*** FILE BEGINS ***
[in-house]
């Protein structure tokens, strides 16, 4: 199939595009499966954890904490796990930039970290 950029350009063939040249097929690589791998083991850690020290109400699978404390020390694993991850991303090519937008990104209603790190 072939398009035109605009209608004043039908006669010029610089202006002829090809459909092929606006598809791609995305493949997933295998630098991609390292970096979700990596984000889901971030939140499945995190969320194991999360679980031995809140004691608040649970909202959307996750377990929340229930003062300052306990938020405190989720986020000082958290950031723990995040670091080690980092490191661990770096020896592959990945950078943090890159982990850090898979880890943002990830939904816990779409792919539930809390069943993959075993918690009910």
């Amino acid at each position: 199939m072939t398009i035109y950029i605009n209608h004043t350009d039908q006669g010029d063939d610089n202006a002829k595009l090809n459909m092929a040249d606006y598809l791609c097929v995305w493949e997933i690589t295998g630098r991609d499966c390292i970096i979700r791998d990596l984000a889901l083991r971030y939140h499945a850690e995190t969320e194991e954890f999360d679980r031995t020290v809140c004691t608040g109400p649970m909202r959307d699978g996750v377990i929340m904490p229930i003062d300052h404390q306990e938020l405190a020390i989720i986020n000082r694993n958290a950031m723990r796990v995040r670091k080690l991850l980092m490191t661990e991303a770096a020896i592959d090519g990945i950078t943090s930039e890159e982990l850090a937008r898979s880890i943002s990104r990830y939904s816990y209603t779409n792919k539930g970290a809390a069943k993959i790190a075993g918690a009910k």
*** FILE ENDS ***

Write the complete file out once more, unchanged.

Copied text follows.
[in-house]
């Protein structure tokens, strides 16, 4: 199939595009499966954890904490796990930039970290 950029350009063939040249097929690589791998083991850690020290109400699978404390020390694993991850991303090519937008990104209603790190 072939398009035109605009209608004043039908006669010029610089202006002829090809459909092929606006598809791609995305493949997933295998630098991609390292970096979700990596984000889901971030939140499945995190969320194991999360679980031995809140004691608040649970909202959307996750377990929340229930003062300052306990938020405190989720986020000082958290950031723990995040670091080690980092490191661990770096020896592959990945950078943090890159982990850090898979880890943002990830939904816990779409792919539930809390069943993959075993918690009910």
């Amino acid at each position: 199939m072939t398009i035109y950029i605009n209608h004043t350009d039908q006669g010029d063939d610089n202006a002829k595009l090809n459909m092929a040249d606006y598809l791609c097929v995305w493949e997933i690589t295998g630098r991609d499966c390292i970096i979700r791998d990596l984000a889901l083991r971030y939140h499945a850690e995190t969320e194991e954890f999360d679980r031995t020290v809140c004691t608040g109400p649970m909202r959307d699978g996750v377990i929340m904490p229930i003062d300052h404390q306990e938020l405190a020390i989720i986020n000082r694993n958290a950031m723990r796990v995040r670091k080690l991850l980092m490191t661990e991303a770096a020896i592959d090519g990945i950078t943090s930039e890159e982990l850090a937008r898979s880890i943002s990104r990830y939904s816990y209603t779409n792919k539930g970290a809390a069943k993959i790190a075993g918690a009910k």